With cycling season rapidly approaching and the fact that I was perusing Bicycling Magazine’s archives yesterday morning, I bumped into a neat, short video that talks about how long to pull up front when you’re in a group. I’ve only been riding in groups for one season now so while I know my way around, I still have a lot to learn about tactics – and tactics do matter in the non-leisure group rides.
My biggest problem is tailoring the pull to the group. While I am a decent cyclist, because I train alone so much I have a tendency to be a one speed fits all kind of guy and that doesn’t always work in a group dynamic – especially when you’re talking about a big group or a group of riders who are faster or slower.
Starting with the faster group because this is the easiest to deal with, you pull as long as you can without gassing yourself too much to latch on at the back. After your pull, we try to go a mile each unless we’re into the wind (it’s a half-mile or so in that case), you allow the group to speed passed, as you get to the back, you will have to speed up a bit to latch on at the back – miss this by more than 24-36 inches and you’ll be off the back – and fast. This may mean you take a shorter pull than the rest of the group, don’t sweat it, just give them your best.
If you’re riding with a group about equal your talent, then a mile or two at the front won’t be a problem, nor will latching back on. Take a decent pull while maintaining your speed. Watch yourself on climbs that you don’t go too aggressive, I’ve dropped entire groups without even knowing it on a decent climb. This may not seem like a big deal, but I had dropped all of my help. Climbs are meant to be a little slower, just know that if the folks behind you start passing, it’s time to pick it up a bit – but don’t, under any circumstances, time your pull so that you’re falling to the back on a decent climb. The likelihood that you’re too cooked to latch on increases greatly. Pull off before the climb or after (mountain riding is a whole different story).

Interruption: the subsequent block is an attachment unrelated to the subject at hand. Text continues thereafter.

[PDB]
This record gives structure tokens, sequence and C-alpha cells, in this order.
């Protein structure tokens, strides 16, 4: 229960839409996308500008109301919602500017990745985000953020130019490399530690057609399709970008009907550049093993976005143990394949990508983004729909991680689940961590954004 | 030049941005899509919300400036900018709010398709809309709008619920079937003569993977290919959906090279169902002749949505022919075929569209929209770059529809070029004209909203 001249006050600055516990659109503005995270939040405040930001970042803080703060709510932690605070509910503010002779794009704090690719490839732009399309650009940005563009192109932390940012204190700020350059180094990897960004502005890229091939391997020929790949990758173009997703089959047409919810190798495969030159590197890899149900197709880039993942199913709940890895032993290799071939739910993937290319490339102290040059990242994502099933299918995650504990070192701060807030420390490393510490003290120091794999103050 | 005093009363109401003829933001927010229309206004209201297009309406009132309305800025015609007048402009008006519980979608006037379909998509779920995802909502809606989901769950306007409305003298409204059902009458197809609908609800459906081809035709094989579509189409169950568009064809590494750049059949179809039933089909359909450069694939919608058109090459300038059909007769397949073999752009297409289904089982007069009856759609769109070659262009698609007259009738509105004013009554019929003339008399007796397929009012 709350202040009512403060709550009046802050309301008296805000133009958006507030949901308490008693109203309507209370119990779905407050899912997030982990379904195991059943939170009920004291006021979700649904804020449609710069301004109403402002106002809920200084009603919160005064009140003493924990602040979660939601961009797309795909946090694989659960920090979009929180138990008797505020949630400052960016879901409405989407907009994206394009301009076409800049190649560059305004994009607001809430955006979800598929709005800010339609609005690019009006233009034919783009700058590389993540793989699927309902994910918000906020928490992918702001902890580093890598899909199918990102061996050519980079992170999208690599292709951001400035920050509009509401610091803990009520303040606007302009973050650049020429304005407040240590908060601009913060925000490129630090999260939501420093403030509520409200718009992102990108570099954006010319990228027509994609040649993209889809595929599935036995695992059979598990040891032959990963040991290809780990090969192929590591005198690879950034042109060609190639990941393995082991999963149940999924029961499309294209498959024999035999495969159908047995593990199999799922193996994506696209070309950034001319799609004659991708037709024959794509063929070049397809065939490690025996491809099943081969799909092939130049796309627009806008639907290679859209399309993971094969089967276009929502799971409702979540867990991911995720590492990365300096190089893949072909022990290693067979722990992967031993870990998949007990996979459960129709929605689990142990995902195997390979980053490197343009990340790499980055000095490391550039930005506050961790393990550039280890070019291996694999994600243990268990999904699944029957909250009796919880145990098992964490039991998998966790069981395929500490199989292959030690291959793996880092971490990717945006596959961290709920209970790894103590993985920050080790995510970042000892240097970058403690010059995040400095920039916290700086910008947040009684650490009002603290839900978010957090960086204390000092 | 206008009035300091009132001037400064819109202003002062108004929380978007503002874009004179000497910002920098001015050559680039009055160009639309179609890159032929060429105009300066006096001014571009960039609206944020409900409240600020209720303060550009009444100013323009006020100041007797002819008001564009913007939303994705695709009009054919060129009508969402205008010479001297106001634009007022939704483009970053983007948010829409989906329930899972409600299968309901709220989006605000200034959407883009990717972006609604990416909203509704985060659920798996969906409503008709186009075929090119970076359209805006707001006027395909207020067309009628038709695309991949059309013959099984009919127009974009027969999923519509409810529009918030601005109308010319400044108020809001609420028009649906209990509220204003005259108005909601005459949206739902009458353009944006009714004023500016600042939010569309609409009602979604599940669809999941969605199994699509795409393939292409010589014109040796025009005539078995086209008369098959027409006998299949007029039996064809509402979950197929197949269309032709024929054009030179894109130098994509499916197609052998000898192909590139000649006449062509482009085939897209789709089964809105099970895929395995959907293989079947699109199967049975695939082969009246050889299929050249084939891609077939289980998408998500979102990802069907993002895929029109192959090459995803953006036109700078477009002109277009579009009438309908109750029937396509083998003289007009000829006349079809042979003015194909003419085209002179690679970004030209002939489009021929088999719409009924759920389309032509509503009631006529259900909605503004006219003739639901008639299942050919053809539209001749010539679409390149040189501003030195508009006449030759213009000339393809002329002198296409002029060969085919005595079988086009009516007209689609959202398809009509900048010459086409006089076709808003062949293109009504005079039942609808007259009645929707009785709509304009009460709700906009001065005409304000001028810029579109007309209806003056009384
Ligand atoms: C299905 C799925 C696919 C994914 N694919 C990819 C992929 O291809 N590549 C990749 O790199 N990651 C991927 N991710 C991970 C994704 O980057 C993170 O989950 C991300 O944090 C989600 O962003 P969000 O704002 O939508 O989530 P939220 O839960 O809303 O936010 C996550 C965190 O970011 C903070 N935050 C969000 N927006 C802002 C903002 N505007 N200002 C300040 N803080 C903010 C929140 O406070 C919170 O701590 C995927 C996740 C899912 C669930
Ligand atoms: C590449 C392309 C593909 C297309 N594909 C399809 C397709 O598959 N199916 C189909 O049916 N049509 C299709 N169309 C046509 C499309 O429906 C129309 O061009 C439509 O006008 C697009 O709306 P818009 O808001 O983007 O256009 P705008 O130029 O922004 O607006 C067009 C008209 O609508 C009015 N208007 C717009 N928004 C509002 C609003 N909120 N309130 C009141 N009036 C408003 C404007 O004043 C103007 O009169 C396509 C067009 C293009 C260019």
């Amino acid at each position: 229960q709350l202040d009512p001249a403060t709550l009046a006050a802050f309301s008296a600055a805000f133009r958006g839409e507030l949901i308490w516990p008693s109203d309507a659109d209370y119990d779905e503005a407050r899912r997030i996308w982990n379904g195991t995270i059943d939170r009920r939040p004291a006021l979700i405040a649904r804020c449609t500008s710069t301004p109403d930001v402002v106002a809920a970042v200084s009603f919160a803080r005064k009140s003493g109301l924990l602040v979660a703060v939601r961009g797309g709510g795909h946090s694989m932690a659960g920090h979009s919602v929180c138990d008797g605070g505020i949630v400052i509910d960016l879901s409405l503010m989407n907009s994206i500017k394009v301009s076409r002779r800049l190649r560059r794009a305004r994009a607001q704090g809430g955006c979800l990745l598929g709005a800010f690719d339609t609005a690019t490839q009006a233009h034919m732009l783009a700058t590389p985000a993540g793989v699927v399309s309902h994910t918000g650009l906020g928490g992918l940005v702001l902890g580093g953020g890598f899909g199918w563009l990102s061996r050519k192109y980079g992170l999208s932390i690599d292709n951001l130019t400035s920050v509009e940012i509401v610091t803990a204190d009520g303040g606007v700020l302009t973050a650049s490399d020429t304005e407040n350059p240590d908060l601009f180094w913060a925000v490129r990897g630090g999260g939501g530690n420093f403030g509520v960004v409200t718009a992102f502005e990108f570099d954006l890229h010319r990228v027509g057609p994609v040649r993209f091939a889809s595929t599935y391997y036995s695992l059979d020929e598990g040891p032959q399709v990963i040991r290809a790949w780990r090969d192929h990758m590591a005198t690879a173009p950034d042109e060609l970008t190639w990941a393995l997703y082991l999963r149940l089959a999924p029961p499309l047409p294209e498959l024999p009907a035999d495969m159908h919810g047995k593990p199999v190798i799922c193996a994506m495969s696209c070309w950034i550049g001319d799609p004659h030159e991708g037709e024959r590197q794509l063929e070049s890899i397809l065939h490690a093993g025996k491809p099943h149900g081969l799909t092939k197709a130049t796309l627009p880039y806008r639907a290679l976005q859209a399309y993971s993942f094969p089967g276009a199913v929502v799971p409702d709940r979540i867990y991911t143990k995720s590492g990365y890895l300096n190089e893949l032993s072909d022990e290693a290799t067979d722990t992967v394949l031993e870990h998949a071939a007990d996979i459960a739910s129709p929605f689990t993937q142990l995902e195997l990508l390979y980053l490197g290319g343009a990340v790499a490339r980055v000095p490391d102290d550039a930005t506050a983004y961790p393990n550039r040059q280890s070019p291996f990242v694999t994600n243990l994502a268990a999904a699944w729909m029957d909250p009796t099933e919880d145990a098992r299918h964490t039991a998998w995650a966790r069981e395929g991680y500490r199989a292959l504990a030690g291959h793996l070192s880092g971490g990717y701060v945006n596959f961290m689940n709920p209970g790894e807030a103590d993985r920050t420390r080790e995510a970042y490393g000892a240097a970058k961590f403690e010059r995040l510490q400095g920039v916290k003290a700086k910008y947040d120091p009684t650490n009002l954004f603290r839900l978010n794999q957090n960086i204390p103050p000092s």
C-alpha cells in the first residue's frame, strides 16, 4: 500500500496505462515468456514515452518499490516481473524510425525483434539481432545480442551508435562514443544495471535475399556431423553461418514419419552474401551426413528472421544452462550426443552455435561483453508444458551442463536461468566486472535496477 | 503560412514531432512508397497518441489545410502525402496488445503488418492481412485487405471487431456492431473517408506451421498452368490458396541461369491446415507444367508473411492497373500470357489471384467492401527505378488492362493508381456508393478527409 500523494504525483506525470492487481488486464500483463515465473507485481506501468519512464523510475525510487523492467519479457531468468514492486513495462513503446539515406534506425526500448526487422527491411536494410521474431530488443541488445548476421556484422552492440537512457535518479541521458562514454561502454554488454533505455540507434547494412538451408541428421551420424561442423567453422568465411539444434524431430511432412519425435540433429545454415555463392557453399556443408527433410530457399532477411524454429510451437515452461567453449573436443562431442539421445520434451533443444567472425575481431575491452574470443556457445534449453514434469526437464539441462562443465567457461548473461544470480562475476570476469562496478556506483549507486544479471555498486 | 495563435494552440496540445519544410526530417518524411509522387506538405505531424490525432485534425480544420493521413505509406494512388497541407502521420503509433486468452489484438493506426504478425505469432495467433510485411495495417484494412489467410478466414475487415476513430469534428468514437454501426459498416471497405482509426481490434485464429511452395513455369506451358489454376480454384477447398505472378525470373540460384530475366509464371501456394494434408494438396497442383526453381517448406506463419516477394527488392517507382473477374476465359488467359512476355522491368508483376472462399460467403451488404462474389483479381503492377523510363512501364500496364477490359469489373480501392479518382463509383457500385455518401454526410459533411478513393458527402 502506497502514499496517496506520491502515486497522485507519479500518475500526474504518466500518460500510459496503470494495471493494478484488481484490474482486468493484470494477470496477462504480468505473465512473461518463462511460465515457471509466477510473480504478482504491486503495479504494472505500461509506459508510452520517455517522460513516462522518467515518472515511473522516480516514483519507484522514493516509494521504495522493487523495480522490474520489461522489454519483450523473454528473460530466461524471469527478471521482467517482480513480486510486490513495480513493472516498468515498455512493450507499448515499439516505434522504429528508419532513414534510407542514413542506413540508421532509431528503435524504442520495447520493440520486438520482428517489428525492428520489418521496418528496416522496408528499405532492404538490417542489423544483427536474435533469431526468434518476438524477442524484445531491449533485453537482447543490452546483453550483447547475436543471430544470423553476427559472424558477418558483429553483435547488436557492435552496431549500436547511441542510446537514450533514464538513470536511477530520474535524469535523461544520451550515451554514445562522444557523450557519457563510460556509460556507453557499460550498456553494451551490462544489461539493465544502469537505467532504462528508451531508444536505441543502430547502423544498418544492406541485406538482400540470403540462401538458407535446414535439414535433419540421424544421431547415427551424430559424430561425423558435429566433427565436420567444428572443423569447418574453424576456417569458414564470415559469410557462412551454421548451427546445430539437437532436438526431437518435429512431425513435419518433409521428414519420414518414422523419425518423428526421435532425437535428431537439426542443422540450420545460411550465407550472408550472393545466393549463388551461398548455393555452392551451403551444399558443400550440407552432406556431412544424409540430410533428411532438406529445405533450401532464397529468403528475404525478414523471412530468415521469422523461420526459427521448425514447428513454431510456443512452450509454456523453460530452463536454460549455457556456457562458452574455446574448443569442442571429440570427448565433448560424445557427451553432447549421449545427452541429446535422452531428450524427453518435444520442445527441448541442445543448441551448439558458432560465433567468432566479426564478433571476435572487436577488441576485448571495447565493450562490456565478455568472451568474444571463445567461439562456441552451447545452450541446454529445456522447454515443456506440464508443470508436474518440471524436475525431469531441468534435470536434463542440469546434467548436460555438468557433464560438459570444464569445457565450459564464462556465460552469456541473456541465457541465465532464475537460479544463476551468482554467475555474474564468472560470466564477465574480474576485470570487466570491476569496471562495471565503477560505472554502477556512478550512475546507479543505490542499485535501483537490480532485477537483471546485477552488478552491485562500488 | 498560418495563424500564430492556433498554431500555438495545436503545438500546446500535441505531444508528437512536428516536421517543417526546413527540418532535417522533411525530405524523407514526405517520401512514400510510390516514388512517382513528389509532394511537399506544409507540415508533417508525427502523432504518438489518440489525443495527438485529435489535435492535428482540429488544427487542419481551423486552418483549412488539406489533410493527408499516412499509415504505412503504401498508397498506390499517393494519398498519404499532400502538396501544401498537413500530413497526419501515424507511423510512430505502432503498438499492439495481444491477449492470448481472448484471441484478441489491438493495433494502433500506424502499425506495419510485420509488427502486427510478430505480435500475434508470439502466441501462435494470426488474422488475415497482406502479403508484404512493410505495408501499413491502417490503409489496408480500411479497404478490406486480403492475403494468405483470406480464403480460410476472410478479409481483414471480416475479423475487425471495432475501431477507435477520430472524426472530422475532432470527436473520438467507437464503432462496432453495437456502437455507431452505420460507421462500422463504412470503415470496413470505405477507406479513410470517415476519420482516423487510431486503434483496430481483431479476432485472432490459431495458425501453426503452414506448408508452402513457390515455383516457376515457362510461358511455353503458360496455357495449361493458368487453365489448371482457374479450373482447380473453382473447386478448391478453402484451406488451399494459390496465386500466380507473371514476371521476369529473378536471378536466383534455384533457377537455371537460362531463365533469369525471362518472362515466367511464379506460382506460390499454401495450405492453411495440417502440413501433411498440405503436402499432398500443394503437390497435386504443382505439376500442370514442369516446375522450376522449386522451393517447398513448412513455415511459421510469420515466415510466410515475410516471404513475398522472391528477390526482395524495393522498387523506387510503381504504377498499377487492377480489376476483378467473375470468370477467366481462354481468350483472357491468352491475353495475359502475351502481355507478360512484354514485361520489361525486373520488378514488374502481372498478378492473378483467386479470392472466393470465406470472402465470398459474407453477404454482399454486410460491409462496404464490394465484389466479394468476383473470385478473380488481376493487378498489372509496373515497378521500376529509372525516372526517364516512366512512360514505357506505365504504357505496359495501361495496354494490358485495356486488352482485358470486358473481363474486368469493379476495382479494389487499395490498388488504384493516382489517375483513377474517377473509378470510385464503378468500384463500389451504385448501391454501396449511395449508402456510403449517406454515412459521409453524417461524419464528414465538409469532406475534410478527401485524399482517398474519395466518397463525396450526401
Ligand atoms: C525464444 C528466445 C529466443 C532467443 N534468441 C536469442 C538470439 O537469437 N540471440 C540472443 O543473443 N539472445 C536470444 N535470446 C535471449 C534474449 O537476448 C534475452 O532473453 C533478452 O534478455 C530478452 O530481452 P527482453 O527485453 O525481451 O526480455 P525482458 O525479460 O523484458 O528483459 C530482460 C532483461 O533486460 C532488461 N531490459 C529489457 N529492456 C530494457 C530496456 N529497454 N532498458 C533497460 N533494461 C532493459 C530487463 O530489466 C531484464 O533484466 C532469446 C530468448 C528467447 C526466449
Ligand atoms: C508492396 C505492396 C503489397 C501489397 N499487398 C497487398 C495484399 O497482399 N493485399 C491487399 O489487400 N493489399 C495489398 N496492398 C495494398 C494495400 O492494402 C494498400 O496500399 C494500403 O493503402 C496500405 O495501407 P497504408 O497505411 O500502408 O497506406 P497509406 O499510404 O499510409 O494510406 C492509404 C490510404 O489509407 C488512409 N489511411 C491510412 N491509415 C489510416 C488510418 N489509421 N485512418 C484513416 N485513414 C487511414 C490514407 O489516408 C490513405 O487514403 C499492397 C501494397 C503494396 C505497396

If you’re riding with a group slower than you are – I ran into this on a couple of centuries last year – having a speedometer helps. Take a glance at the speed when you’re second from the front and maintain that for the duration of your pull. My comfort zone for a century pace is somewhere between 20 and 22 mph. I rode with a couple of 18-19 mph groups last year so I took three-mile long pulls at the front. A) Because I could and B) because I wanted the other guys to have an easier, enjoyable ride. If you don’t have a speedometer, I also use a Roadie mirror – it plugs into the bar at the end of the drop – to make sure the group is tight behind me and I’m not pushing too hard… You’ll see it in the face of the guy behind you, if he’s grimacing take it down a notch. I’ve been on the other end of this, riding behind a Cat 2 racer and he busted my butt on his pulls. He hurt me, and while I did enjoy the experience (at least until mile 85 or 90), most people aren’t the glutton for punishment that I am.
Pulling, at least to me, is about doing my level best to do my fair share while making it to the finish line.
I’ve linked to the sites that I pulled the following photos from – the Double Pace Line photo is taken from an excellent “How To” on beginner pace line riding. The second is good as well.